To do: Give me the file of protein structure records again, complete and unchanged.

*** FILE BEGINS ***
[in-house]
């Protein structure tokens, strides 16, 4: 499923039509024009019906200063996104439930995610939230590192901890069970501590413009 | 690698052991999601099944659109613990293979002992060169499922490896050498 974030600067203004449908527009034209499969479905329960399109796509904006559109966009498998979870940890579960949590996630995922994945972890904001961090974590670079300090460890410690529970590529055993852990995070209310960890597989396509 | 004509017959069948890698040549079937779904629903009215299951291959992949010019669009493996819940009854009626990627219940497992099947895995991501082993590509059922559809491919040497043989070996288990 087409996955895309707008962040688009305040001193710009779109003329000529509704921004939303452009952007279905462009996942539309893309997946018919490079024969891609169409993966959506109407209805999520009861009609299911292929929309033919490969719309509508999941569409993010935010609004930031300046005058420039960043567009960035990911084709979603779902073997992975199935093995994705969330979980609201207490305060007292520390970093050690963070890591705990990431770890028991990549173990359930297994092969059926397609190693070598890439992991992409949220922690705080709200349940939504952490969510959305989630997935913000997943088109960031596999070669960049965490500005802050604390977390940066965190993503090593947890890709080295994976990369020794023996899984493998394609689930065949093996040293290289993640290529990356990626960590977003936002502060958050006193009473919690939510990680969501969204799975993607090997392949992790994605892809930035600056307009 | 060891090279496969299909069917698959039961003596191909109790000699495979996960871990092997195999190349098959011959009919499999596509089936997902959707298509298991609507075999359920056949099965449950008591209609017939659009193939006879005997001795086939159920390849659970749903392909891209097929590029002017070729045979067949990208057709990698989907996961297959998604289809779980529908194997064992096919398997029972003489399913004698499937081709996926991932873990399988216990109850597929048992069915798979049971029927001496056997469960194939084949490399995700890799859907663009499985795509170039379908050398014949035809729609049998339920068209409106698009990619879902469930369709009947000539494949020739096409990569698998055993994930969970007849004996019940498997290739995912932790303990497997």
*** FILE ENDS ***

[in-house]
């Protein structure tokens, strides 16, 4: 499923039509024009019906200063996104439930995610939230590192901890069970501590413009 | 690698052991999601099944659109613990293979002992060169499922490896050498 974030600067203004449908527009034209499969479905329960399109796509904006559109966009498998979870940890579960949590996630995922994945972890904001961090974590670079300090460890410690529970590529055993852990995070209310960890597989396509 | 004509017959069948890698040549079937779904629903009215299951291959992949010019669009493996819940009854009626990627219940497992099947895995991501082993590509059922559809491919040497043989070996288990 087409996955895309707008962040688009305040001193710009779109003329000529509704921004939303452009952007279905462009996942539309893309997946018919490079024969891609169409993966959506109407209805999520009861009609299911292929929309033919490969719309509508999941569409993010935010609004930031300046005058420039960043567009960035990911084709979603779902073997992975199935093995994705969330979980609201207490305060007292520390970093050690963070890591705990990431770890028991990549173990359930297994092969059926397609190693070598890439992991992409949220922690705080709200349940939504952490969510959305989630997935913000997943088109960031596999070669960049965490500005802050604390977390940066965190993503090593947890890709080295994976990369020794023996899984493998394609689930065949093996040293290289993640290529990356990626960590977003936002502060958050006193009473919690939510990680969501969204799975993607090997392949992790994605892809930035600056307009 | 060891090279496969299909069917698959039961003596191909109790000699495979996960871990092997195999190349098959011959009919499999596509089936997902959707298509298991609507075999359920056949099965449950008591209609017939659009193939006879005997001795086939159920390849659970749903392909891209097929590029002017070729045979067949990208057709990698989907996961297959998604289809779980529908194997064992096919398997029972003489399913004698499937081709996926991932873990399988216990109850597929048992069915798979049971029927001496056997469960194939084949490399995700890799859907663009499985795509170039379908050398014949035809729609049998339920068209409106698009990619879902469930369709009947000539494949020739096409990569698998055993994930969970007849004996019940498997290739995912932790303990497997």